She expresses many of the ideas that laid dormant inside me—the importance of punctuation I always knew, but the dramatic proportions with which she expresses it are so great. I especially enjoy the way she appreciates punctuating as an art form. I truly believe that skillful punctuation, and the ability to bend the rules to your own expressive purposes, is what separates good writers from great ones. Lynne Truss is an amazing articulater of such a vital concept.
I want to write better characters, and Anne Tyler is a great place to start. She writes beautifully human characters and gets them from all angles by switching narrators, but the characters stay consistent no matter the narrator. They’re just plain good. And she grows them up so well! Skills to learn…
I love satire and he is an amazing satire writer! There are many things I can pick up from his style. His sense of humor is very much like mine as well. His is one of the few books I’ve actually laughed out loud at, which is a good sign.
Simply this quote:
“Life is compost.”
“You think that a strange thing to say, but it’s true. All my life and all my experience, the events that have befallen me, the people I have known, all my memories, dreams, fantasies, everything I have ever read, all of that has been chucked onto the compost heap, where over time it has rotted down to a dark, rich, organic mulch. The process of cellular breakdown makes it unrecognizable. Other people call it the imagination. I think of it as a compost heap. Every so often I take an idea, plant it in the compost, and wait. If feeds on that black stuff that used to be a life, takes its energy for its own. It germinates. Takes root. Produces shoots. And so on and so forth, until one fine day I have a story, or a novel.”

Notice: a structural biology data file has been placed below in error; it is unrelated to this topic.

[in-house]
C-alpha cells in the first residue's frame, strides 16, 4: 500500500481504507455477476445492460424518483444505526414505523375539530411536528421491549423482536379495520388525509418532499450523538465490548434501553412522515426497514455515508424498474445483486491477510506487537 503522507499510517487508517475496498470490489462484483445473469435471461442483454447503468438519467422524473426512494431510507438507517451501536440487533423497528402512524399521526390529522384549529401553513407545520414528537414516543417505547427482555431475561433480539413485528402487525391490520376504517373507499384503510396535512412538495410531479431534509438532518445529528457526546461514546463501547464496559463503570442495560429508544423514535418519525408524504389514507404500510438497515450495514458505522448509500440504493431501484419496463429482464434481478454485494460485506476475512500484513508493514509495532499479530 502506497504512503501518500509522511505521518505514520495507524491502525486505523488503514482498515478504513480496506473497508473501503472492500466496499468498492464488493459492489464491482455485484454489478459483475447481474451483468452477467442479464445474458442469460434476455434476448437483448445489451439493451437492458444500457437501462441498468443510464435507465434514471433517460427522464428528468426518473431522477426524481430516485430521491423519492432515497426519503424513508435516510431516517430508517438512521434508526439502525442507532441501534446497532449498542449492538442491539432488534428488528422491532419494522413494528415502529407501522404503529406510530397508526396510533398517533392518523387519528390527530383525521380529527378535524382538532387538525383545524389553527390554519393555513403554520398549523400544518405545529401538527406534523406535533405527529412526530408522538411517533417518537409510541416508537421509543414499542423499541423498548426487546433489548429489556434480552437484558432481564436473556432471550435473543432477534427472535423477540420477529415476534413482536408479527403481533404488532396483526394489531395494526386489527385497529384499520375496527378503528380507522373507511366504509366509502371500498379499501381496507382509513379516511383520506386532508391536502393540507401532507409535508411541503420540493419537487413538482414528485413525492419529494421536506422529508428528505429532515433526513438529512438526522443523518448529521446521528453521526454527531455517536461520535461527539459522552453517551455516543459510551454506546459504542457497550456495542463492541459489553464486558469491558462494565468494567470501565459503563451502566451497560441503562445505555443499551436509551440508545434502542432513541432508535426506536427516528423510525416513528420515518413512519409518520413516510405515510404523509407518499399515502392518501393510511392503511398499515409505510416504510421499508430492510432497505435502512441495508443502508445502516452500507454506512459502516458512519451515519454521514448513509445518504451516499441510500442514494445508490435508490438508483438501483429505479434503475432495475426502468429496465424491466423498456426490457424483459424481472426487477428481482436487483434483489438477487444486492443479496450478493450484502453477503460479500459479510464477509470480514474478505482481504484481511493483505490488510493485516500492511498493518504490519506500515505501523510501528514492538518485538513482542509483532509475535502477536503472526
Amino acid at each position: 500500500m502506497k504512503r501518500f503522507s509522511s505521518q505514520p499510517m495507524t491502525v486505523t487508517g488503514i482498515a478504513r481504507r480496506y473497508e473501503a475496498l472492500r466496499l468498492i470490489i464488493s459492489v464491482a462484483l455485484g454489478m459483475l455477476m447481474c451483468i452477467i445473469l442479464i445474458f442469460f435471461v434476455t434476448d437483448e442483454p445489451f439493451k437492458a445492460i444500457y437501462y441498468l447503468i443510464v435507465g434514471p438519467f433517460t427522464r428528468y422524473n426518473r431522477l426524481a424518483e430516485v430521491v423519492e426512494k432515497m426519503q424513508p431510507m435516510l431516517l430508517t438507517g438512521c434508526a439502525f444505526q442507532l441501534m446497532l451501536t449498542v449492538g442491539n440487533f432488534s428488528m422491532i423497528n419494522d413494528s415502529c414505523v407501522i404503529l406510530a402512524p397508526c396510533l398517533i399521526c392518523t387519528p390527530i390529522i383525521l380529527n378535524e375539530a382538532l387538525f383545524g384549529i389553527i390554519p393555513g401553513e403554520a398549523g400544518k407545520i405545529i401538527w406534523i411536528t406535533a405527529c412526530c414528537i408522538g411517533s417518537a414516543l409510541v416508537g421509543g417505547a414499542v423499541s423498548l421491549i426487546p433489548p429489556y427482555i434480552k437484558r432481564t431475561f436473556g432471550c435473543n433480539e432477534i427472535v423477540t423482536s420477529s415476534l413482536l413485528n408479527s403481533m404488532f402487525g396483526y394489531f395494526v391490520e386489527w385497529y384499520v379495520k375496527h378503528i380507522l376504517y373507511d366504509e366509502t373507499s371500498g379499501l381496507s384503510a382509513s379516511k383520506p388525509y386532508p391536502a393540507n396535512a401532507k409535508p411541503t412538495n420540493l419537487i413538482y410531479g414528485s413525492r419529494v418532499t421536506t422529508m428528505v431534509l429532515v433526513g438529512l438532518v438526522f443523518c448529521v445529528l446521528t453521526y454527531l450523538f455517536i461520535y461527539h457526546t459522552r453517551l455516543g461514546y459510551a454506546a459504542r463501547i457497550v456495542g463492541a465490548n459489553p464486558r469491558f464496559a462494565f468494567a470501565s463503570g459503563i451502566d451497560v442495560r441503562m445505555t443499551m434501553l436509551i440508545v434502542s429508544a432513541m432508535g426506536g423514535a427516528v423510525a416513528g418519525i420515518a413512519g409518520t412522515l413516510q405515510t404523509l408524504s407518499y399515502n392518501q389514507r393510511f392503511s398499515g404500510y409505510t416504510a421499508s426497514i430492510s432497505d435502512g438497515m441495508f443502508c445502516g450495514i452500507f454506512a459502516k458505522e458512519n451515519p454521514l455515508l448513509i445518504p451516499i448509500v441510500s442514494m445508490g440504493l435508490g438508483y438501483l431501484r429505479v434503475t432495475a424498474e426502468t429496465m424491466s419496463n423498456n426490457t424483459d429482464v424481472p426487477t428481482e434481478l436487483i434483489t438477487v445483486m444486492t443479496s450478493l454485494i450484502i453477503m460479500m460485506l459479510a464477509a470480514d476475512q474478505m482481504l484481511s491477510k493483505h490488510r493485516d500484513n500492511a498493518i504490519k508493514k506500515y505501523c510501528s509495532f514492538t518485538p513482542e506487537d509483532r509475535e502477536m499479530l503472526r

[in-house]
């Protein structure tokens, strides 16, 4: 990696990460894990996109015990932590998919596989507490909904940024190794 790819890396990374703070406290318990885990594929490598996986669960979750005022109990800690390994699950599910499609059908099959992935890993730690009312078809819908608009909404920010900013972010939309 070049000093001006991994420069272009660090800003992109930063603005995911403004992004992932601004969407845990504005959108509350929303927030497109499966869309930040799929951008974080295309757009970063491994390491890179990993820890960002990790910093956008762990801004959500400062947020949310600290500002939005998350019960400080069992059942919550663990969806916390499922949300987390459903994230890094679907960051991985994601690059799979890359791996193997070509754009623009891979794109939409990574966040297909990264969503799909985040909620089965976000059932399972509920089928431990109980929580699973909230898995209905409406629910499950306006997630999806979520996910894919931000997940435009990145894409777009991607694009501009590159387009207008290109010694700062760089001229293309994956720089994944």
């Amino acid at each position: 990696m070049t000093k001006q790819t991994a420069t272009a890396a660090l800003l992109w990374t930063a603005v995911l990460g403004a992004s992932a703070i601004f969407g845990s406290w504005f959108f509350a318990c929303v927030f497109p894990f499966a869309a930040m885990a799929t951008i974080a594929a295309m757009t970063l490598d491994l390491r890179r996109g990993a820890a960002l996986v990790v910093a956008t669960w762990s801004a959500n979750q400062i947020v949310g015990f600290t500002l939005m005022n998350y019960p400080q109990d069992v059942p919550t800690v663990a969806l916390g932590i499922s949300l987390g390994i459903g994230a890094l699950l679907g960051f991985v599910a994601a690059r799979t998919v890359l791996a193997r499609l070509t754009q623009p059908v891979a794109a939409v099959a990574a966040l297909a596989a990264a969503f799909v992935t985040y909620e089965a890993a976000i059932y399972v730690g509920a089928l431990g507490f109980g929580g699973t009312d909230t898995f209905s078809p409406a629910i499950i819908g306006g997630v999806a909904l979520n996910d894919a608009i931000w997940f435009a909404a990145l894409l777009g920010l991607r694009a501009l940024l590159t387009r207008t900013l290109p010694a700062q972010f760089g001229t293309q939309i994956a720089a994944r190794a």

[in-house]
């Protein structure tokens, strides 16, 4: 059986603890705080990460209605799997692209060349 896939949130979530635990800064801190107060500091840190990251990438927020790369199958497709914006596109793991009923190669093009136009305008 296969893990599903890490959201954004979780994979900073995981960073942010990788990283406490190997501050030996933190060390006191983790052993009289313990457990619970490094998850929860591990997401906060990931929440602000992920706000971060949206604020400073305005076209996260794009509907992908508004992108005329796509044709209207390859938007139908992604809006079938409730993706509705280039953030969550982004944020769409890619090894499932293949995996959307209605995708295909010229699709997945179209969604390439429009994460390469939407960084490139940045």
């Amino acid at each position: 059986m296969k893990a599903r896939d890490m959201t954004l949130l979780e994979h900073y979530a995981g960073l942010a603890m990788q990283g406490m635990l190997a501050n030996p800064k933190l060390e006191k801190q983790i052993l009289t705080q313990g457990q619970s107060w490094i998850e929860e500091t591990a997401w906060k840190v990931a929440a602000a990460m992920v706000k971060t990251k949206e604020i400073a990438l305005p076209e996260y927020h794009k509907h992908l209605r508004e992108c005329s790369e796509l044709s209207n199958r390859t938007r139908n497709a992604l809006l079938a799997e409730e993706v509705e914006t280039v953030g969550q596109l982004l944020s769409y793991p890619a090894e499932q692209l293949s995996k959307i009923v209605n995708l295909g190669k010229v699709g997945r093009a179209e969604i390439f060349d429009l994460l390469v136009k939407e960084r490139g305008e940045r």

I love that. Such an accurate description of my feelings, so nicely articulated.
I enjoyed this book because it is primarily a reader’s novel; it captures the beauty of books that only true lovers of them know. I want to write those kinds of books. Any other kind is hardly worth it.
While in my head, he sort of remains a kind of David Sedaris knock-off, but of course, it’s not fair to judge him simply because he happens to also be a self-deprecating gay memoir writer.
And there is something in his writing that keeps making me go back to him, and I think I recently figured out what it is.
He has the distinct ability to make the weird almost acceptable. He can write about the simply strangest things in such a way that he brings out the strange without making the material unaccessiable. I find this an enviable trait.
This might also come from the fact that I share his sense of humor in relishing situational irony. Either way, something to aspire to.
I usually don’t dabble to much in teen books, though I do have a certain soft spot for coming of age stories.
John Green is a modern master of teenage coming of age stories.
He cites his inspiration to write as J.D. Salinger, and you can feel the Holden-ness dripping in some of his passages, but there’s so much more to the modern stories John tells.
They’re witty, well-written, and relatable, but they also have a sort of throw-back feel to the greats. He often includes allusions that only the readerist of readers will get, and uses so much subtle and blatant allegory, characters I find are foregone in current literature. Especially young adult books.
John bravely writes books that are nerdtastic and meaningful and just plain enjoyable.
I would love to write with his awesome sense of humor, sense of purpose, and sense of fun someday. Thanks, John Green.